Employees feel more secure in their standing around the office than at any time in the last five years, a new study finds.
Research from online career site Glassdoor revealed that just 15 percent of employees are worried they could be laid off in the next six months, down 7 percentage points from last quarter and the lowest level since the fourth quarter of 2008.
One factor that could be contributing to employee optimism in their job status is a drop in the number of employers making a big hiring splash, the study found. Less than 20 percent of the employees surveyed said their company has initiated large-scale hiring plans, down 15 percentage points from three months ago and a low since the second quarter of 2011.
"This is the first quarter since the Great Recession where we are finally seeing signs of stabilization within the job market, and as a result, employees are feeling more secure in their current jobs than they have in several years," said Rusty Rueff, Glassdoor career and workplace expert. "The signal is clear for both companies and employees that we must remain calm, carry on, and stay focused on doing our best to help move the economy forward."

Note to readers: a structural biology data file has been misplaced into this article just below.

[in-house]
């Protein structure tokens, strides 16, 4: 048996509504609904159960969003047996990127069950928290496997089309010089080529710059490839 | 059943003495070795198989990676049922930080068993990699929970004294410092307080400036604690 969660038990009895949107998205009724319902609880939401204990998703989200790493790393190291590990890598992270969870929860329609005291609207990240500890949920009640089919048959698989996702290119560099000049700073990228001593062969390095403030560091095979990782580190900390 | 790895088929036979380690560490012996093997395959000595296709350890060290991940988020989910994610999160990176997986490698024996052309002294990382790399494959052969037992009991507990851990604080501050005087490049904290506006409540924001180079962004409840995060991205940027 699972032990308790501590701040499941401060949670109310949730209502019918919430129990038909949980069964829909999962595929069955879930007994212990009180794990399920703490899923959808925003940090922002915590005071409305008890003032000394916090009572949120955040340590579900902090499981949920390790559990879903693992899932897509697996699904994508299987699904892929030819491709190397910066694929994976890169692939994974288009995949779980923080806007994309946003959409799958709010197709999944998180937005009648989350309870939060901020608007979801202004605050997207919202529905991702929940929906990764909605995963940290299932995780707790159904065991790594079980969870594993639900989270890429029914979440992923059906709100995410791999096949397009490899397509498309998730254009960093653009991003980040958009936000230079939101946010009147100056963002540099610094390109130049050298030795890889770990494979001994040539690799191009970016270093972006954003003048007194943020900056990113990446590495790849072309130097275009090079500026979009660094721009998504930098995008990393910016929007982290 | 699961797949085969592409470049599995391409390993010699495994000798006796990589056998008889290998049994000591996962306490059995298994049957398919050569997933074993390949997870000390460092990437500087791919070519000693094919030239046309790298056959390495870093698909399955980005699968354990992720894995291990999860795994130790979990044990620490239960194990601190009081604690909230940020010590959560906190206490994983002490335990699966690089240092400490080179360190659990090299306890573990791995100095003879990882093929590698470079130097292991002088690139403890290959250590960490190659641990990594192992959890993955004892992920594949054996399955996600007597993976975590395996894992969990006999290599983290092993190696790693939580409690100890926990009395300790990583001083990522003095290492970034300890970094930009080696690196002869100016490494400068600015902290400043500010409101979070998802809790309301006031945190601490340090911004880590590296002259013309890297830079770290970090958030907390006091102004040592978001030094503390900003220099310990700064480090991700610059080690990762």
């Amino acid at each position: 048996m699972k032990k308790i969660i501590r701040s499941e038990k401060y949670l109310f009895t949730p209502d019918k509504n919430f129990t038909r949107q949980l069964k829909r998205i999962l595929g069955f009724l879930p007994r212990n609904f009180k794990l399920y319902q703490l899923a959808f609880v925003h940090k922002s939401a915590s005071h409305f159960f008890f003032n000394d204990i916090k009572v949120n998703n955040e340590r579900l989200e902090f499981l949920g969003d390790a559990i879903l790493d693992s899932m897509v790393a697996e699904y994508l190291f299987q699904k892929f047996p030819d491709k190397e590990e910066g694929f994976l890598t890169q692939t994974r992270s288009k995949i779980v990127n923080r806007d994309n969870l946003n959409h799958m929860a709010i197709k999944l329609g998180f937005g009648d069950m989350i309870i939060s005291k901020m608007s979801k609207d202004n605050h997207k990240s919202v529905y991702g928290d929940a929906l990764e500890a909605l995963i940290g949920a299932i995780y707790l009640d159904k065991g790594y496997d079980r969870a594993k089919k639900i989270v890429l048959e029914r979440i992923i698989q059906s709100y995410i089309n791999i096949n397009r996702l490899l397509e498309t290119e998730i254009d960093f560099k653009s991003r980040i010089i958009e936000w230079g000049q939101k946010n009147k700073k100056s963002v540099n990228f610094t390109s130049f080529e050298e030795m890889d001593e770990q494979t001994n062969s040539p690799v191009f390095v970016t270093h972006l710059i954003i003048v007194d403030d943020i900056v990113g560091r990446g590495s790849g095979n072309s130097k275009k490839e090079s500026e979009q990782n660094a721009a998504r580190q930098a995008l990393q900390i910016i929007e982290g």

Overall, confidence in the job market remains unchanged from last quarter. The study found that 43 percent of employees believe that if they lost their current job they could find a job matched to their current compensation and experience levels in the next six months. Unemployed job seekers also saw little change in their confidence levels, as 38 percent believe they could find a job in the next six months.
While the study shows a drop in the number of employees expecting a pay raise next year, the number of employers that are adding different types of benefits is on the rise. More than three quarters of the employees surveyed said their organization added new perks over the last three months, such as the option to work remotely, dress casually, work flexible hours, and/or receive new stock, up nearly 30 percentage points from last quarter.
The research was based on surveys of more than 2,000 adults, including 891 who are employed full or part time.
Originally published on BusinessNewsDaily.